CrossFit: A Secret Weapon in Kari Averill’s Fight Against Hereditary Spastic Paraplegia
When she was first diagnosed with Hereditary Spastic Paraplegia, a rare genetic disease that weakens muscles below the hips, Kari Averill didn’t tell many people.
- “I was embarrassed that something was wrong with me. I didn’t tell many people about it,” said 47 year-old Averill.
The details: For years, doctors couldn’t figure out what was wrong with Averill, who started “walking funny” and eventually needed to use a cane to get around.
- “I thought something was wrong with my knees,” said Averill, whose balance had also become severely impaired. “They kept trying to diagnose me with MS, but everything kept coming back negative.”
- In 2002, when Averill came across a cousin with the disease, doctors were finally able to diagnose her with Hereditary Spastic Paraplegia, a condition that is considered a cousin to the deadly ALS (Amyotrophic Lateral Sclerosis or Lou Gehrig’s disease). Since then, Averill has learned that a number of other relatives also suffer, or suffered, from the disease.
- In January 2020, tired of letting the muscles of her lower body atrophy before her eyes, Averill put a post up on social media asking for recommendations for possible fitness coaches. “I had been doing physical therapy for years and got to a point where there wasn’t anything else they could teach me, so that’s why I put the post out,” she explained.
- When a friend of hers recommended Angie McCord, the owner of CrossFit Murray in Murray, KY, Averill decided to give it a go.
- “The first time Angie had me do a deadlift she was like, ‘Well, you won’t be doing that anymore.’ And then she had me try some wall balls and she told me to catch the ball, and I was like, ‘Have you lost your mind?’ I couldn’t throw the ball without losing my balance,” Averill explained of her early days at CrossFit Murray.
Today: Not only can Averill do a wall ball shot and catch the ball, she can stand on a BOSU ball and squat and catch. “The biggest physical improvement has been with my balance,” Averill said.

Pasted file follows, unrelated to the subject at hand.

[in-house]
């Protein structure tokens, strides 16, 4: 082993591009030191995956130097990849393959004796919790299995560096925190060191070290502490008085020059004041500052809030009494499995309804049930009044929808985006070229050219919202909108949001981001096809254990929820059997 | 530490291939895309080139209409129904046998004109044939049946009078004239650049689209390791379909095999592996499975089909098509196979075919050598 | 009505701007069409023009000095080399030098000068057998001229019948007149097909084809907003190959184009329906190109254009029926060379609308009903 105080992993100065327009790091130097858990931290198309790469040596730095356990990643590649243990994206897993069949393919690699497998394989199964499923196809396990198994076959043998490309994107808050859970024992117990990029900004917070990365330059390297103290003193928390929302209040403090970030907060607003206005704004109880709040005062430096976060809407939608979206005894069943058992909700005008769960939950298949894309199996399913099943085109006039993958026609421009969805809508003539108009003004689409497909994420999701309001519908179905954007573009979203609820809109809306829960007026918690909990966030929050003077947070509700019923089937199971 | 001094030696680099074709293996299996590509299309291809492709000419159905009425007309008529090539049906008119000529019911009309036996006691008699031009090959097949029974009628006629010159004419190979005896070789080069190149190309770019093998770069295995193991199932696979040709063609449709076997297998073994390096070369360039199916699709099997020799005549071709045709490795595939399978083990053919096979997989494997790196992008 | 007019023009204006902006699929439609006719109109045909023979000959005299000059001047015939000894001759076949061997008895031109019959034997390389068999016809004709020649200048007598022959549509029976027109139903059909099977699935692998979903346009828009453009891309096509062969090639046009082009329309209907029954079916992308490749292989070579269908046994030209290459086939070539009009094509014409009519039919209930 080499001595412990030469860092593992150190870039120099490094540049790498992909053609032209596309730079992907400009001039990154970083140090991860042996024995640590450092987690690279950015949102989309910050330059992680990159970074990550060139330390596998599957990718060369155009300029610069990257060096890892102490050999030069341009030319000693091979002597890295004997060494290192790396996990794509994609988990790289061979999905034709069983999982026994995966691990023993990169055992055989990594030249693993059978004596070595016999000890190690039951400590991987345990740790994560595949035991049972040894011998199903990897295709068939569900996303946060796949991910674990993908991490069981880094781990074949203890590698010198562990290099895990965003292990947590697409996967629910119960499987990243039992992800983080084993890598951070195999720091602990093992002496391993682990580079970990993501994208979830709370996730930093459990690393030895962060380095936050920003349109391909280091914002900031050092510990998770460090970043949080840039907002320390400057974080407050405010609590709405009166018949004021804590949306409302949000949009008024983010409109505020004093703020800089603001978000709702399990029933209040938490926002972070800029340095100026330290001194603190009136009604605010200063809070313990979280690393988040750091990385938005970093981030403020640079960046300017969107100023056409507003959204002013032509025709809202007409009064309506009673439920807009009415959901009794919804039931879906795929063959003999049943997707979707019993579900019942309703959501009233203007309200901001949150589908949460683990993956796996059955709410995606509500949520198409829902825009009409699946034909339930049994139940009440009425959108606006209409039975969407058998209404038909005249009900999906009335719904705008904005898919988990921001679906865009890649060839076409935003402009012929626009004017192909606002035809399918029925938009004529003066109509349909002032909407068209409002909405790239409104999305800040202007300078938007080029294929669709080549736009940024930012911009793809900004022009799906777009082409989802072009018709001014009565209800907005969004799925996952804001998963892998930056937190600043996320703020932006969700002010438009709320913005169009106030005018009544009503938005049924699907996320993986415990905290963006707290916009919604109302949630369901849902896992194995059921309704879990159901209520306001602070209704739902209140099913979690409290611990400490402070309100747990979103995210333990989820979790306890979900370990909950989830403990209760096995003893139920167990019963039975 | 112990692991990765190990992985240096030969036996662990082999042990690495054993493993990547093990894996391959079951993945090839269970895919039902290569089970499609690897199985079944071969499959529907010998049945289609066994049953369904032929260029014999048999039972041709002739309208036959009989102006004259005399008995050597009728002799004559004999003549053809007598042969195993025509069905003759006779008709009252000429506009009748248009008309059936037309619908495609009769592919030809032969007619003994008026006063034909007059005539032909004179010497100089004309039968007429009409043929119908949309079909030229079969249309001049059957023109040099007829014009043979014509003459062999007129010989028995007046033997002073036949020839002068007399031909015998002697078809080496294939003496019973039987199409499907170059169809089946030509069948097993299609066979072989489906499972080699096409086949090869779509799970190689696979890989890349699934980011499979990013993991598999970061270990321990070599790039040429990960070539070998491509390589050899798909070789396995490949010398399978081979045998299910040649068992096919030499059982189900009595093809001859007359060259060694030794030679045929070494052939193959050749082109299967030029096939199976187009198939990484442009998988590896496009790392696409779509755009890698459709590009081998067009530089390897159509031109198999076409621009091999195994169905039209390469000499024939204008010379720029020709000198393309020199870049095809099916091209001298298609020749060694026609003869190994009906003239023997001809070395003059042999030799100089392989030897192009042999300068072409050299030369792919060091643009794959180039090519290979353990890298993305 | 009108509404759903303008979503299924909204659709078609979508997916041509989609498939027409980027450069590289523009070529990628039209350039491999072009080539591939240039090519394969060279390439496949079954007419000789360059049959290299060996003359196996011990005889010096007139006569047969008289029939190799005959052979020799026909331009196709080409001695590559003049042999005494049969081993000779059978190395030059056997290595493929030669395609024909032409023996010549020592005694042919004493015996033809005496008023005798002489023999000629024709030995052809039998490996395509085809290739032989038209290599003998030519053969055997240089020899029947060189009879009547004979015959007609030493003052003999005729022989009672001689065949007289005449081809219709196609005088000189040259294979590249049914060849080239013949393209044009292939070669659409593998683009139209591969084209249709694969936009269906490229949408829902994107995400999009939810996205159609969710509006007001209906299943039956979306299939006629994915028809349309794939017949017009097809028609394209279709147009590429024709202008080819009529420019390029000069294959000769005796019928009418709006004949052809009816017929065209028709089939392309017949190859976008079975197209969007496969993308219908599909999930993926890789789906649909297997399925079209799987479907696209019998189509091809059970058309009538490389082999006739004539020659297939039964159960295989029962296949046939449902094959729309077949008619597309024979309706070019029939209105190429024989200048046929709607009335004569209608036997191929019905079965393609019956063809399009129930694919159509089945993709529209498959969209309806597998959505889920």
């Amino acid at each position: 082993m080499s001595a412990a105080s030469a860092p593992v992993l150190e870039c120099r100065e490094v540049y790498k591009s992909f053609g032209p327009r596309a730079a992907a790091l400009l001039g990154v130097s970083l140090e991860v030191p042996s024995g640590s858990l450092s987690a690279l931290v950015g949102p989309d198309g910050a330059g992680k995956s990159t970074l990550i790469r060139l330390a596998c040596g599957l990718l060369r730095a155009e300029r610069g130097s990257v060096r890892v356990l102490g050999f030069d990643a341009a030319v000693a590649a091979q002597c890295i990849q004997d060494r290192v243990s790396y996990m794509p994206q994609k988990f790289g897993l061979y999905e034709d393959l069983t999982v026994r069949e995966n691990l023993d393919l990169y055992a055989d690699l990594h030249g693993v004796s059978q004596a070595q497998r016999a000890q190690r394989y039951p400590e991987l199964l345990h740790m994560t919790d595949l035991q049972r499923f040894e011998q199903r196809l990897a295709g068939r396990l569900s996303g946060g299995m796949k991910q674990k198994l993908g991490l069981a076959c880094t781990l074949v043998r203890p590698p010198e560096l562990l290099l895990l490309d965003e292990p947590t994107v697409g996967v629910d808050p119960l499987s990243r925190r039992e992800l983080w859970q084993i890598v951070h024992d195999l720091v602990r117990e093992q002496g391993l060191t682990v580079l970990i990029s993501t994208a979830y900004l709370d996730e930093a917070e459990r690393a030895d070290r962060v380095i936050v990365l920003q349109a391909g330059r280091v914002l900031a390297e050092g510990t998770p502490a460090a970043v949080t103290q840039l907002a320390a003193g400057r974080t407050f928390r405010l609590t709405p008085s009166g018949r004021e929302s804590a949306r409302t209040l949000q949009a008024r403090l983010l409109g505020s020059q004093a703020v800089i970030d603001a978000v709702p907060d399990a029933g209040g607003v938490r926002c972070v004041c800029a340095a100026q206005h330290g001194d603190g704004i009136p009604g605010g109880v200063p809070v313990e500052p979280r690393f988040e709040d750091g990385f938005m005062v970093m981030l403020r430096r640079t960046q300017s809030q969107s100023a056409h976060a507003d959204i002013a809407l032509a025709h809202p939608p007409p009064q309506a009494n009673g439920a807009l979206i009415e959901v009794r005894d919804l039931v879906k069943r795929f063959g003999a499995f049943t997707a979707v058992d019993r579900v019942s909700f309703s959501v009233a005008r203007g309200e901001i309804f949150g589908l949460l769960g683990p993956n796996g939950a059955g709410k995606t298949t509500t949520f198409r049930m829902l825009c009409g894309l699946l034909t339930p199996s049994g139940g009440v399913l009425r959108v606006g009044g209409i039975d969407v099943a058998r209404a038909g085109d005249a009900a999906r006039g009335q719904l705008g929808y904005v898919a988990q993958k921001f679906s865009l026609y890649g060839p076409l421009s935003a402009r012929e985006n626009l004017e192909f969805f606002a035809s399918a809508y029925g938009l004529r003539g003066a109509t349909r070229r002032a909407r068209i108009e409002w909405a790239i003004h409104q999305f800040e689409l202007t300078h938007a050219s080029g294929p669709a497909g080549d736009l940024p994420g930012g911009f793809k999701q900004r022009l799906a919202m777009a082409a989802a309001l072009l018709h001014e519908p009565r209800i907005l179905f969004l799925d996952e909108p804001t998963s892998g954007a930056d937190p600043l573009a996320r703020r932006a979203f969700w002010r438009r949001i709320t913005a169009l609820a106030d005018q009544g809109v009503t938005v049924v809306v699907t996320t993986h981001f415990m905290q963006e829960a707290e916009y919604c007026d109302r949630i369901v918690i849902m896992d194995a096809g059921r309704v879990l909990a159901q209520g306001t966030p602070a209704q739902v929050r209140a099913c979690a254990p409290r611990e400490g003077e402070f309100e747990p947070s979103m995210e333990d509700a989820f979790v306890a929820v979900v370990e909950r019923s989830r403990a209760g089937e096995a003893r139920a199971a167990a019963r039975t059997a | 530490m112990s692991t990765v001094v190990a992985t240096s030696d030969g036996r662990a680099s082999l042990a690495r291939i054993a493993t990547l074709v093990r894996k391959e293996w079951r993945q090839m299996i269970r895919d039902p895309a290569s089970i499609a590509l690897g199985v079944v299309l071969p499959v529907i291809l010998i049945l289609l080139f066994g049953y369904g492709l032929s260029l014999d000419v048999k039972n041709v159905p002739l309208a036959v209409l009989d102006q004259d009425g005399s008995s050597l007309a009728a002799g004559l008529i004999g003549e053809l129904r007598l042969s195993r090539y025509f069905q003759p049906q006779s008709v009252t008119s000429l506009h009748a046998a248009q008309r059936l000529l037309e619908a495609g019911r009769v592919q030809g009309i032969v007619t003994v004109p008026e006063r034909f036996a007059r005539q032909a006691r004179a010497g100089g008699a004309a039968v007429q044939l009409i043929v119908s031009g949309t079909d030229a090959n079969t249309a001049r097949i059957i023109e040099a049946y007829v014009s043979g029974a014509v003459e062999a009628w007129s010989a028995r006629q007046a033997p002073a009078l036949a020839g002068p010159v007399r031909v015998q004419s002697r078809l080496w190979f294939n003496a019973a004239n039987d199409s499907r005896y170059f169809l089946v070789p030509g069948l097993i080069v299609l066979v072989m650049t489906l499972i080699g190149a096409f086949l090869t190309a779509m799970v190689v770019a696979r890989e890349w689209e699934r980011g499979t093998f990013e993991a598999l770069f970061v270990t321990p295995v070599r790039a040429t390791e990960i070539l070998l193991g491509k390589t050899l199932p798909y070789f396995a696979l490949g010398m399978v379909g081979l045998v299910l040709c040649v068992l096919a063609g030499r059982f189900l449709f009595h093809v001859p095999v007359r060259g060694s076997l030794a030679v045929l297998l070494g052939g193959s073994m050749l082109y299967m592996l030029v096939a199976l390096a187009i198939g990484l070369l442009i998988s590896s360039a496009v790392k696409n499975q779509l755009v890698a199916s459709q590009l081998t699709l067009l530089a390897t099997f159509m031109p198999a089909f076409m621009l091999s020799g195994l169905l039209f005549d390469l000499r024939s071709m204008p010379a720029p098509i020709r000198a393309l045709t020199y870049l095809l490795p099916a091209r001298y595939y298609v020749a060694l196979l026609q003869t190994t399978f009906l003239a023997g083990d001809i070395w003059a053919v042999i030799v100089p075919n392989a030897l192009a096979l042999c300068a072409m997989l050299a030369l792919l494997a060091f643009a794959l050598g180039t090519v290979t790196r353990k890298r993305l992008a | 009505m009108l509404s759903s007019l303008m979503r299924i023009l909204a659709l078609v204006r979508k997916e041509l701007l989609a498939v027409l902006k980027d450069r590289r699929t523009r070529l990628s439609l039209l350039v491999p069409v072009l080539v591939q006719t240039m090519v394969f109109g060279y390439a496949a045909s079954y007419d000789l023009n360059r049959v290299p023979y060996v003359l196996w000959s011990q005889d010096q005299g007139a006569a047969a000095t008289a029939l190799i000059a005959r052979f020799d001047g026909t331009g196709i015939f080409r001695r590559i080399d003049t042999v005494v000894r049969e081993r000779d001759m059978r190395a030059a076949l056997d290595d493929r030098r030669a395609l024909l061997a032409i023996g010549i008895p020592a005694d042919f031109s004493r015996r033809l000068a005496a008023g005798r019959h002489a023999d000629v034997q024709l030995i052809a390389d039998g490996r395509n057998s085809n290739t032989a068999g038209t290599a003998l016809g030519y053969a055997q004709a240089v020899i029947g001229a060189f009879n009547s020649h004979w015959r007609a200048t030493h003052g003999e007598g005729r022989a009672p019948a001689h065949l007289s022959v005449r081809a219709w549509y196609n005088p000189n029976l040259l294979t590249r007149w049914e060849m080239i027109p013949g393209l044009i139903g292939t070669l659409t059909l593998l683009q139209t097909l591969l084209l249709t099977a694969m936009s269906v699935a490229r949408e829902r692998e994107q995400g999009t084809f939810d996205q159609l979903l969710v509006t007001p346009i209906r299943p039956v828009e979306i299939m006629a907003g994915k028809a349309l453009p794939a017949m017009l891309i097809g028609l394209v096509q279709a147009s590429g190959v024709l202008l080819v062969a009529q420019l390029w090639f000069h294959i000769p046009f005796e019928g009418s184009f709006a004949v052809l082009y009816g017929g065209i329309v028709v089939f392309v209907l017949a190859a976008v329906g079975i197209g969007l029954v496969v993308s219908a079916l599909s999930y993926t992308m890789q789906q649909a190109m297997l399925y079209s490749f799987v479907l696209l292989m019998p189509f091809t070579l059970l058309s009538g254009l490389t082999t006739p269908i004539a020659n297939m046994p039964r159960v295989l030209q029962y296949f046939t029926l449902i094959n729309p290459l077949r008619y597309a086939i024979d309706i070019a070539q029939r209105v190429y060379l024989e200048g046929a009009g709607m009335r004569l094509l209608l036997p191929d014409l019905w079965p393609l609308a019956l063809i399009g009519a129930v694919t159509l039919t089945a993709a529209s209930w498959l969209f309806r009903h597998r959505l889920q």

- “Do I still walk funny, yes? But I used to lean to the side when I walked. My whole body would lean to the side or forward, and now I don’t lean like that. You know, baby steps. Everything is baby steps,” she said. “When I wake up, my first two or three steps are always still wobbly, but now when I focus hard I can control it.”
- Her new goal is to be able to walk unassisted without her cane. “Will it happen? I don’t know, but I have a goal and have something worth fighting for,” she said.
One big thing: CrossFit, and the results she has seen, have given Averill the confidence that she doesn’t have to succumb to her prognosis.
- “The medical people tell me exercise is good for me, but it still won’t stop the progression of the disease, but I’m trying to prove them wrong,” she said.
- So far, so good: Averill has a pain pump that delivers medication directly into her spine. In 2009, she was receiving doses as high as 325 mcgs a day, and recently this was reduced to 99 mcgs.
The big picture: Considering the disease is genetic, Averill’s mission is to show others in her family the importance of fighting.
- “I have a son and a sister with three kids, and I pray they never get it, but if they do I want them to see I’m a fighter, and if this thing takes me down I’m going down fighting,” she said.
- And in the last year-and-a-half, CrossFit has become her biggest weapon in this fight. “I may always have to walk with a cane, but I do not want to be in a wheelchair. I want to be able to take care of myself for the rest of my life and I feel like doing CrossFit is keeping my body healthy and moving, so my muscles don’t stop working,” she said.